A caveat before I begin. So the haters can go elsewhere. I’m addressing people who use Twitter to help raise their profile, and connect with professionals.
Never Have a Blank Avatar
The blank avatar space is filled with a Twitter bird or an egg shape. Neither adds anything to your profile.
- Add the profile picture you use elsewhere online. This helps people recognise you at conferences, networks, and meetings. It helps break the ice at such gatherings. People can easily approach you with, “Dawn? I recognise you from Twitter.”
- Alternatively, use a logo. However, people prefer to see a face, as it helps connect the words you tweet with the personality followers will eventually get to know.
Add a URL
If you do not enter a URL in the requested space, those you follow have no way of telling who or what you are.
- Those who forget names easily may not follow back, or block you.
- The URL is a clue to how you may have already met in person, or demonstrate a shared interest. This will encourage followers, and is more likely to result in replies to any messages you send.
Complete the Profile
Avoid crypric fragments, that are likely to make sense only to you and a few in the know. This, combined with a missing URL makes you look flaky, weird, or just plain frightening.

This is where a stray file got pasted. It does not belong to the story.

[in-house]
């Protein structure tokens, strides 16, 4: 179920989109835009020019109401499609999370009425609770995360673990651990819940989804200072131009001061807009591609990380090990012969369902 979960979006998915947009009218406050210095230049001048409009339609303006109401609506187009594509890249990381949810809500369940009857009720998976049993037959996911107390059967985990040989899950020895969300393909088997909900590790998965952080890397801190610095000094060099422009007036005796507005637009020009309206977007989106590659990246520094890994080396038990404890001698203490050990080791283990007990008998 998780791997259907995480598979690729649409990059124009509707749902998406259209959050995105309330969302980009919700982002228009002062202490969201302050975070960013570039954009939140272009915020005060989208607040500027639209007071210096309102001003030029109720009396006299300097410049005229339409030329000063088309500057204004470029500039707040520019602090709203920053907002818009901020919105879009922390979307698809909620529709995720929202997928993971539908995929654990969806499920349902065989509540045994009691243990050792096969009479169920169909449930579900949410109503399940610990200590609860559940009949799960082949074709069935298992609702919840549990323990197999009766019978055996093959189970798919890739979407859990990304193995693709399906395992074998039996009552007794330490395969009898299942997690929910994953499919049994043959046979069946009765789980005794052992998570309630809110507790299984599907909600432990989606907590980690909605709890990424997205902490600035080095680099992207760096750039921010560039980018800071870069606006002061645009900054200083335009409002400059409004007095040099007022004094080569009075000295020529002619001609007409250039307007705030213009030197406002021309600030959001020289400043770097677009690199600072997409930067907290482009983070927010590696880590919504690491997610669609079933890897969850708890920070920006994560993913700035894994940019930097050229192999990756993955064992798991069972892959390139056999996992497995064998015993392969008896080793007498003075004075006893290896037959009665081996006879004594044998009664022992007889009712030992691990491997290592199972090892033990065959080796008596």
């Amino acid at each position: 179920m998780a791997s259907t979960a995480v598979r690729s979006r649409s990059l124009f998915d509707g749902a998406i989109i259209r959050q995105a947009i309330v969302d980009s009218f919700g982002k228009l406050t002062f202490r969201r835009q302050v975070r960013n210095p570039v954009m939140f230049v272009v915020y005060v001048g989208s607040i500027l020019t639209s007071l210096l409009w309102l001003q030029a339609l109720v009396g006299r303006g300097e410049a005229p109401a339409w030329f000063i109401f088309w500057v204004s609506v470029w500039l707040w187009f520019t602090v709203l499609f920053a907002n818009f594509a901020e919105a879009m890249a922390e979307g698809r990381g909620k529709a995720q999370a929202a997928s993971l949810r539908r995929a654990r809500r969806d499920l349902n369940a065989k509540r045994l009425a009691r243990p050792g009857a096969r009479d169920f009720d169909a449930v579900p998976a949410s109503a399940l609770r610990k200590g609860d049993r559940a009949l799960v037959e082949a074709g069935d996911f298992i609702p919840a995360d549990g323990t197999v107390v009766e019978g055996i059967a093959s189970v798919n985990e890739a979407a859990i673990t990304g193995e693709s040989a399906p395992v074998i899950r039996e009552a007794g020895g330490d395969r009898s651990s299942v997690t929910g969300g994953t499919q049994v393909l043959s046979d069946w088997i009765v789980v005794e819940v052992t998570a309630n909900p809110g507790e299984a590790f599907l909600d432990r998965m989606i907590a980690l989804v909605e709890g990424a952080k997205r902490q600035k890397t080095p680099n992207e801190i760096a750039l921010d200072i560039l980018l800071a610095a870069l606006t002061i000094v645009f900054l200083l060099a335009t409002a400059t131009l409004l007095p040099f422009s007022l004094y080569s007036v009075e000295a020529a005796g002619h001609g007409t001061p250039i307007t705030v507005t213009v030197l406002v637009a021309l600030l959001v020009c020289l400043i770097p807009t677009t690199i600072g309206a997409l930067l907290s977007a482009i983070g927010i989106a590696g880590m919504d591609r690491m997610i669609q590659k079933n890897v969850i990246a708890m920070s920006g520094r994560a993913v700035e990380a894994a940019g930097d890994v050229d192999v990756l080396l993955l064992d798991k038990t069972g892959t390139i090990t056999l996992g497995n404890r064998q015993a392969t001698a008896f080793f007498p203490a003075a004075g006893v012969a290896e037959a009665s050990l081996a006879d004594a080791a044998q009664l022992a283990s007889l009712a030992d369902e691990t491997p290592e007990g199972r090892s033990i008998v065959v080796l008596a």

- Instead add a brief list of your main professional roles.
- Alternatively, add a brief list of interests, skills, or specialisms.
Either tactic will help potential followers determine if you will have anything of interest to say, and encourage the right people to your profile.
Recently, I’ve used JustUnfollow to pare back my Following list. I’m also pretty particular about who follows me. Once a week or fortnight, I peruse the list of recent Followers, and remove anyone who doesn’t abide by the advice I supply above. I’m not interested in engaging with those with no name or interests.
- Surprisingly, I found that many Followers had a dull Twitter profile. They were mostly removed.
- A sub-set had an interesting profile, but simply did not tweet. They’re taking up space on my list, so they were removed. First, those who’d not tweeted for 6 months, then those who’d not tweeted for 3.
- A smaller subset again have a really interesting profile, tweet seldom, but when they do, it’s not about their craft. They’re slowly being removed too.
I like to know who I’m tweeting with. And what they do for a living. And where they’re from. I like to find out more about them, from an online profile, a blog, or a website.
If you don’t supply these basic details, you limiting the amount of people who will follow back, and you limiting the meaningful exchanges you can have online.
What are your thougths?